Painted protests: U of C's The Rocks get multiple message makeovers
A boulder on the University of Calgary campus became a revolving canvas for free speech Monday after early-morning students arrived to find racist messages emblazoned on its surface.
The Rocks, as they are known on campus, sit outside the MacEwan Student Centre. They are regularly painted with slogans or pictures.
On Monday morning, the rocks greeted students with a freshly painted image of a Confederate flag.
"I heard from other friends that it was being painted last night and that people first saw it this morning," said student Clare Hickie.
Shortly after arriving on campus, Hickie said she and a friend grabbed some paint to replace the flag with a more positive message.
The Confederate flag, according to student Amy Willumsen, was covered and replaced with a heart and the message "Canada loves all people."
"It was actually really disturbing. I don't think that [the Confederate flag] is a symbol that should have any place up in Canada," she said.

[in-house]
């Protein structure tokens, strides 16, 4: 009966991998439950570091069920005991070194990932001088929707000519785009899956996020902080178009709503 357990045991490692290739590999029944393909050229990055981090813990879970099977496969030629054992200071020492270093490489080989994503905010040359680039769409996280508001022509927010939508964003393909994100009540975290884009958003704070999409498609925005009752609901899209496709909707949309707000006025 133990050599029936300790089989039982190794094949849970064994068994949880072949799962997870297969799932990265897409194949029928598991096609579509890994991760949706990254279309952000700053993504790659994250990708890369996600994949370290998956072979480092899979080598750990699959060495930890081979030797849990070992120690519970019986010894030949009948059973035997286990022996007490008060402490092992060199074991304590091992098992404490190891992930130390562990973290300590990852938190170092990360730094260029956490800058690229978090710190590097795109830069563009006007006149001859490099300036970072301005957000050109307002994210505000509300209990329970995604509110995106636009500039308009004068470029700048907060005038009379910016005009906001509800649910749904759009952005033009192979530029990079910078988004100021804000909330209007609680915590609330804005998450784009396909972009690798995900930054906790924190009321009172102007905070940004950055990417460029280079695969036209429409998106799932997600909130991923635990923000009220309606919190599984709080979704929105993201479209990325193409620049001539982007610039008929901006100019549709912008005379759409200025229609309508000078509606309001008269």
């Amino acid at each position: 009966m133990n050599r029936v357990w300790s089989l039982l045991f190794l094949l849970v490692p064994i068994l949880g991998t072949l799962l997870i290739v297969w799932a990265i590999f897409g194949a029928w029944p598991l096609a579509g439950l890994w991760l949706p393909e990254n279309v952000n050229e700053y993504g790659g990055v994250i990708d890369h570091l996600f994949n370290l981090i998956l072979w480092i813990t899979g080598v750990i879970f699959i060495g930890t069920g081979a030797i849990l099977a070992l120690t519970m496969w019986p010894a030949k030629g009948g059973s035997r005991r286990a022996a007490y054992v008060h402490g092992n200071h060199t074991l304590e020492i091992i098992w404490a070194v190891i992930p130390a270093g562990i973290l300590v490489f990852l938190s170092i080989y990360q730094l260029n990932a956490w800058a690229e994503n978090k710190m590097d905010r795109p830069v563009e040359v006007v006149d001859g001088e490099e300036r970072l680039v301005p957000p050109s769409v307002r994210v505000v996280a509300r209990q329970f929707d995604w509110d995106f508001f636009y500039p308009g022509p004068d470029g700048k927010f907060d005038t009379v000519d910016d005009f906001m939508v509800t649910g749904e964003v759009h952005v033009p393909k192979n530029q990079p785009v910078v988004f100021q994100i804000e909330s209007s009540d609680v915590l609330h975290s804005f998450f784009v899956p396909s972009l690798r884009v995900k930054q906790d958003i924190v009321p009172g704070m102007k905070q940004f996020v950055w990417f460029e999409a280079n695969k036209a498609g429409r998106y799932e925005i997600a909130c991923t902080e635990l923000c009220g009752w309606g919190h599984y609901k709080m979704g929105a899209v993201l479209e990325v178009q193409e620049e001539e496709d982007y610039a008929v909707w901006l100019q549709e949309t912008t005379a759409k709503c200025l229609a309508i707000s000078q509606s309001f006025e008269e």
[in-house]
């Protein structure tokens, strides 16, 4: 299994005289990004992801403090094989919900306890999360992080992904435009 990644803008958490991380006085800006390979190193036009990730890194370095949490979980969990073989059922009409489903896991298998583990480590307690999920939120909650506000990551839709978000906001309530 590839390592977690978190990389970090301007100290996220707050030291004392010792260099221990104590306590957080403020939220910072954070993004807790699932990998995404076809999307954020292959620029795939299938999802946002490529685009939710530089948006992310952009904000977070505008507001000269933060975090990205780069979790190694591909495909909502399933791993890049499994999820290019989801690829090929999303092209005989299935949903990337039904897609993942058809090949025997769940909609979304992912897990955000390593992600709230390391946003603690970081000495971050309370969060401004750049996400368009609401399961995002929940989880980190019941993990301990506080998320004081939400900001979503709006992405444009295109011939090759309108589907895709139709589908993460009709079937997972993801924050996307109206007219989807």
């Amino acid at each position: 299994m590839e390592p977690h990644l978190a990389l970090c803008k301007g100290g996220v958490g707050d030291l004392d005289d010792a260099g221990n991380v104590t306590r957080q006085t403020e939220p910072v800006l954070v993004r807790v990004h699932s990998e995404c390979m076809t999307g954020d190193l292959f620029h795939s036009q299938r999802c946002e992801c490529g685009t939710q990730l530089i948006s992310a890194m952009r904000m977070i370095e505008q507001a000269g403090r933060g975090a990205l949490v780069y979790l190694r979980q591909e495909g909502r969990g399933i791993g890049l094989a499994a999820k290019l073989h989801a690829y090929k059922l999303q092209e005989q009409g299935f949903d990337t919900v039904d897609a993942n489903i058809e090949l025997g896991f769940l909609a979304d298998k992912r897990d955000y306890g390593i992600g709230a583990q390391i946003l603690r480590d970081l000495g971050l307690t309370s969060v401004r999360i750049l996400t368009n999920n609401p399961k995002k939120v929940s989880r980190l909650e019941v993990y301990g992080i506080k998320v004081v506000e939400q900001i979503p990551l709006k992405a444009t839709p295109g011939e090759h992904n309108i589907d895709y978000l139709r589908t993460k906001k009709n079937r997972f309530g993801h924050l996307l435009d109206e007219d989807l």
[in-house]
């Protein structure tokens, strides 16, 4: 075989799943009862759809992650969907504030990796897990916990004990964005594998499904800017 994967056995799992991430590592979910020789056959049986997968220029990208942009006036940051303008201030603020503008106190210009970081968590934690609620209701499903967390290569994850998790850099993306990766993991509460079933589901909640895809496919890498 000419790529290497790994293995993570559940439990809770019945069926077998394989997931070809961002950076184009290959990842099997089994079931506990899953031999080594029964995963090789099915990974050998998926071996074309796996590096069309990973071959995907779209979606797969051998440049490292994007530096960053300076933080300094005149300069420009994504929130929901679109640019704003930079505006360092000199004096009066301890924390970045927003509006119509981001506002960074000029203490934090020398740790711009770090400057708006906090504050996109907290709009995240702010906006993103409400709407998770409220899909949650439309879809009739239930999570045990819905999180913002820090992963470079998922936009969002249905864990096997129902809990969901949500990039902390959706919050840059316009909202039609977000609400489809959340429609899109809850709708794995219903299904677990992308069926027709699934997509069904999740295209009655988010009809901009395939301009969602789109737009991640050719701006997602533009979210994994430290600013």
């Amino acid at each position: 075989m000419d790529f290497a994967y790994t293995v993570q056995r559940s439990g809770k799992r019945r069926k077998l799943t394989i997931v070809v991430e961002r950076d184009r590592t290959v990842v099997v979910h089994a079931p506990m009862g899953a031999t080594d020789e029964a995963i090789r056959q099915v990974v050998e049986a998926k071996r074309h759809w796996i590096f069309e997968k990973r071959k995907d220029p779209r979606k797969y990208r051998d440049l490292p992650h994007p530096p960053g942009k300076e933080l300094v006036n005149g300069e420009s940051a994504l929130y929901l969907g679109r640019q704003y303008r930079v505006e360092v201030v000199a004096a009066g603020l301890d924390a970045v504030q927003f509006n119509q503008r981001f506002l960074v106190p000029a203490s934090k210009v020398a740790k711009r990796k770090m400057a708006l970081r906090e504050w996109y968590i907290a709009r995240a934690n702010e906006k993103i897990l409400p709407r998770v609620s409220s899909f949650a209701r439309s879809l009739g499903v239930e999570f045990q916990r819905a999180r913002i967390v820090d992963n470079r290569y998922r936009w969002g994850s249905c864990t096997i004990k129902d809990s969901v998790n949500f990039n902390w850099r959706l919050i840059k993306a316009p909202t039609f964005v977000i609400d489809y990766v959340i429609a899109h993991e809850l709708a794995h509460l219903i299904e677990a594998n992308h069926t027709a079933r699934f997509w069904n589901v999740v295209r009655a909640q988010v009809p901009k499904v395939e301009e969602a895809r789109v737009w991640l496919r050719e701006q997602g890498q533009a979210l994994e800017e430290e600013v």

From there, the message was transformed again to the word "Trump" with a heart, which was replaced by the words "Black Lives Matter."
Wilumsen said the next message supported John A. Macdonald, Canada's first prime minister, in his racist views.
In an emailed statement, the University of Calgary said it is committed to fostering an environment of free inquiry, open debate and diversity of opinions.
"The Rocks have become a long-standing symbol of free expression at the University of Calgary," reads the statement, adding that the Rocks have no official ownership and messages painted on them are often self-policed by students.
"The university supports students or others sharing their views about subjects — including those that are controversial — in a safe and respectful manner."
The school said any student who is concerned about messages painted on the rocks can contact campus security who can review hateful or offensive messages and determine the next steps.
Student Alex Cameron was one of the students who chose to alter the rock messages himself, painting peace signs to cover the controversial messages.
"[The Confederate flag] is instigating, it's a very polarized symbol and it's going to incite some kind of reaction," he said. "I wasn't down with it."